Due to a substantial inflow of refugees over the last five years, Germany’s integration programmes have never been more overwhelmed and inefficient. As a result, refugees are largely left to arrange the majority of their basic needs immediately upon receiving their asylum statuses with little knowledge of the resources available to them. This has had a number of ramifications on the refugee population, including prolonged delays in child education registration, wasted skillsets that could be added to the labour force, and psychological issues due to isolation. Refugee Connect’s research focuses on identifying the gaps in this system and potential opportunities for improvement.
Cultural Trauma and Resilience in the Pacific: Ho’owaiwai by Ho’owaiwai by Laura Taylor
Laura Taylor, MBA, Saïd Business School, University of Oxford, 2015-16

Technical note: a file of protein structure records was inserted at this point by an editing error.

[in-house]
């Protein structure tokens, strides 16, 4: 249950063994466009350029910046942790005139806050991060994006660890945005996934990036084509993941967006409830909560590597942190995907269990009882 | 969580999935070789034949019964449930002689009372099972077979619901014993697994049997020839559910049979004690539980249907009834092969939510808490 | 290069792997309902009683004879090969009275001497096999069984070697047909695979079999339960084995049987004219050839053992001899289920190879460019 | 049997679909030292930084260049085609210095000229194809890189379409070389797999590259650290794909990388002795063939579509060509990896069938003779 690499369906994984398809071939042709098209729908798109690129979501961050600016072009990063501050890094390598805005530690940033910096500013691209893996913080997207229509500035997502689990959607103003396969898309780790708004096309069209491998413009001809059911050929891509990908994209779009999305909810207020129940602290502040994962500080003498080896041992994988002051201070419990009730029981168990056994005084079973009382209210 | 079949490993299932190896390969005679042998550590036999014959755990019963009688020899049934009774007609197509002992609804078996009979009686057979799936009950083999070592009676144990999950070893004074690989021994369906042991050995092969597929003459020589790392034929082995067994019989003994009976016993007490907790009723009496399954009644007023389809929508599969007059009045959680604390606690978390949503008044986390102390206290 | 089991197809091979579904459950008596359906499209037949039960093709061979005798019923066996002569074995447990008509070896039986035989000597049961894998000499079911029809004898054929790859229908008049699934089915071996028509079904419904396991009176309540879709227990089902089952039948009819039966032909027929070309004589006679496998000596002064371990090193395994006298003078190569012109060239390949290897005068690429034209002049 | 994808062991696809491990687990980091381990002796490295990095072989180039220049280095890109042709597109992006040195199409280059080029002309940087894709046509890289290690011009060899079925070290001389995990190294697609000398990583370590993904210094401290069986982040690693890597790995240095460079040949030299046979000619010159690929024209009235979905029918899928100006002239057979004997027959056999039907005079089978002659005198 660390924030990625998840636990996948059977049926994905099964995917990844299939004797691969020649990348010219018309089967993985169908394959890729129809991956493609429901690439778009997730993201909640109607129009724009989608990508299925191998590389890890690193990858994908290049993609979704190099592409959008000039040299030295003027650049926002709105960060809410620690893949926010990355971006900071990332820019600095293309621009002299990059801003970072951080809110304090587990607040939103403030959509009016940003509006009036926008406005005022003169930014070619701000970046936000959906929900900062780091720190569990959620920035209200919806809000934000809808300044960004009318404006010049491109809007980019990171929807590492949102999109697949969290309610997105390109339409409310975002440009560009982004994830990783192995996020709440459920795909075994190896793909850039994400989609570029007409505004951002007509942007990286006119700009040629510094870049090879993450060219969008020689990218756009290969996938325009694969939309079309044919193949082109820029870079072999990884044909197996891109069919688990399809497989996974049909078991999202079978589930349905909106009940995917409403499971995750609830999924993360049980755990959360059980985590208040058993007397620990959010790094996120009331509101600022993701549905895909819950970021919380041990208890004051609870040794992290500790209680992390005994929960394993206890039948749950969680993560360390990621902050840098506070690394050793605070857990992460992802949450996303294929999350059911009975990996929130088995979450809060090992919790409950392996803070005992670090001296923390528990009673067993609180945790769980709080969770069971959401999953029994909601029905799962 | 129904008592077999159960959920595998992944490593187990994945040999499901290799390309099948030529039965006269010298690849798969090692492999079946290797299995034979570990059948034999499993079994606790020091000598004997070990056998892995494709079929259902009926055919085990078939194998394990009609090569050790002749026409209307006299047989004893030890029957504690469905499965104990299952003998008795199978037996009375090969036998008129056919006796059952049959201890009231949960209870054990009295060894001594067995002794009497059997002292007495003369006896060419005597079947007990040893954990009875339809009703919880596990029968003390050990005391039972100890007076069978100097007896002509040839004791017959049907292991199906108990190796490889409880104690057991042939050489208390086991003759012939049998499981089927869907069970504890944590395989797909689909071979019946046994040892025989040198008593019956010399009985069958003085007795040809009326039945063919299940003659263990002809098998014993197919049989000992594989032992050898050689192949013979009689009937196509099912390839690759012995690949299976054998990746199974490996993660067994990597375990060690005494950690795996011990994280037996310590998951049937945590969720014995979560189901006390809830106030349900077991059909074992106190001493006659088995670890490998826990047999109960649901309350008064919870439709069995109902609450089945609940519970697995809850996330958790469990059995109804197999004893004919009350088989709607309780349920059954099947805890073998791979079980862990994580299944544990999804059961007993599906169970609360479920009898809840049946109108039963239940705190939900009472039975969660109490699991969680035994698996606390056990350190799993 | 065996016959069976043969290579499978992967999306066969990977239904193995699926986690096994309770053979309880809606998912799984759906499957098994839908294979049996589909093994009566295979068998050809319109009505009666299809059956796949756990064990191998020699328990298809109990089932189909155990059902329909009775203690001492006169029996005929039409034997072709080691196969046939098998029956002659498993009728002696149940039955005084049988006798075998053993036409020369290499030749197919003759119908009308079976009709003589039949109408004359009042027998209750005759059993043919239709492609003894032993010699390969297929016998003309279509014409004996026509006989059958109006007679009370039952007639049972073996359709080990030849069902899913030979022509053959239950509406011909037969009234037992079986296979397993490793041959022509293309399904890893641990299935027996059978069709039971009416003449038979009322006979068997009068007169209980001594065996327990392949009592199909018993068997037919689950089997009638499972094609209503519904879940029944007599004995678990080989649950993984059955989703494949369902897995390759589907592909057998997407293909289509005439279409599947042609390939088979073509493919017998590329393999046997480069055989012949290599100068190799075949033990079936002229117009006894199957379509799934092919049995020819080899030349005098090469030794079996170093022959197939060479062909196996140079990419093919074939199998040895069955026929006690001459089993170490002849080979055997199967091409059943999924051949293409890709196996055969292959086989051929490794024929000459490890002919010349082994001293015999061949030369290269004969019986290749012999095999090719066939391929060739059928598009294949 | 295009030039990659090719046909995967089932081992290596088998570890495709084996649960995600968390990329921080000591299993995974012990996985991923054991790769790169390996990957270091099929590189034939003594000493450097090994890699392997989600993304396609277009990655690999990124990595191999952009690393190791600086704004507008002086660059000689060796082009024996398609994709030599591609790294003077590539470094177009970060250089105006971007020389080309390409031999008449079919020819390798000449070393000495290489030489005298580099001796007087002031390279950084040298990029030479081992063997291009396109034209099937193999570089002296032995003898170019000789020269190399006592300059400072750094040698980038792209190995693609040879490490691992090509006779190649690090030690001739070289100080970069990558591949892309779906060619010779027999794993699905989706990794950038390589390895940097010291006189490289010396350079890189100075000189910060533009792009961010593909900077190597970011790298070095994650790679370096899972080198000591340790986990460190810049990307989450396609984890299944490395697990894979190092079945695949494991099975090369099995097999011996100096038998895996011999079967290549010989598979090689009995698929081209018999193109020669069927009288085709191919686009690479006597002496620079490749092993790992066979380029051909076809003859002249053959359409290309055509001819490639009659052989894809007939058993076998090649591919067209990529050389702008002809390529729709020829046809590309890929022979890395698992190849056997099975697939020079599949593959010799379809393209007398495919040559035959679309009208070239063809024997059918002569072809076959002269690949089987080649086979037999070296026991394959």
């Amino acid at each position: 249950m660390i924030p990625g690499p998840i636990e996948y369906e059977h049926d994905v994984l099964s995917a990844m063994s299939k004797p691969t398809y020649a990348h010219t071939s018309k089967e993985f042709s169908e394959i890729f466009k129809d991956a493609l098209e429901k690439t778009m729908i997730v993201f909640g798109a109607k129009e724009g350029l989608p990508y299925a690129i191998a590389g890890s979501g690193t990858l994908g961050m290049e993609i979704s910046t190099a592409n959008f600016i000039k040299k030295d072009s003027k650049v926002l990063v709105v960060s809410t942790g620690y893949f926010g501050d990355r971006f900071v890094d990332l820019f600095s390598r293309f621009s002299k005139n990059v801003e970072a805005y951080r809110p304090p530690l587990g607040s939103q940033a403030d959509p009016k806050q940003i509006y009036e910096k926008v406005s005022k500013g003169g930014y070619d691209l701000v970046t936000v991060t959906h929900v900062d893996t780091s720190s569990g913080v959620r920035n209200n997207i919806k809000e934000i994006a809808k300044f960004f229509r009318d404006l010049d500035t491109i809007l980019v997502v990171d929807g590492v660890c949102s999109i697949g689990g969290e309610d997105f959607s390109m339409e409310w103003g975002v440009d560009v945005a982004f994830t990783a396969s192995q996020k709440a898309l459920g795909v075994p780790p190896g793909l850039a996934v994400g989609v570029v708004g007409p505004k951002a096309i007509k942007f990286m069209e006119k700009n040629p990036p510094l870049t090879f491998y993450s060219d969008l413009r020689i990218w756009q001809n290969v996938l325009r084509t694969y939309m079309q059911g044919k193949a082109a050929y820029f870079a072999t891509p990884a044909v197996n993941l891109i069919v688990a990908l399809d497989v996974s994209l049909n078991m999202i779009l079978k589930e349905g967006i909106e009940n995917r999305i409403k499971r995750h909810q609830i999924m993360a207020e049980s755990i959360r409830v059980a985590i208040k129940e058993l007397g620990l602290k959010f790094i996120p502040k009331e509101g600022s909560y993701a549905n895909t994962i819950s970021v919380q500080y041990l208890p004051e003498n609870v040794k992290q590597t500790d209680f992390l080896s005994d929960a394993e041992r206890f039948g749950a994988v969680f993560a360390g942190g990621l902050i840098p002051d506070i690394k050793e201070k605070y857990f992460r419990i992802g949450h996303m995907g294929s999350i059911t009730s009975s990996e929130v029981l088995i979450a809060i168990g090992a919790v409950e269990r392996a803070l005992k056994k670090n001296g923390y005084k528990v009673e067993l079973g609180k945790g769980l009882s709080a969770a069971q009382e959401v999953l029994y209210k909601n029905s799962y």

Comparing indigenous experiences of colonial trauma and cultural resilience across the Pacific, with a focus on the Māori of New Zealand, this research draws insights for the native people of Hawai‘i and the displaced Pacific Islanders who now call Hawai‘i home. Emphasizing a reciprocal relationship with land as the source of all life, the gaps and levers identified focus on building economic value through the healing of cultural trauma and the perpetuation of indigenous practices: ho’owaiwai.
Curbing Urban Air Pollution in Kuala Lumpur by Sunwaylee
Seng Zhen Lee, BSc Accounting and Finance at Sunway University Business School
The Wasta Economy by Adrienne Yandell
Adrienne Yandell, MBA, Saïd Business School, University of Oxford, 2014-15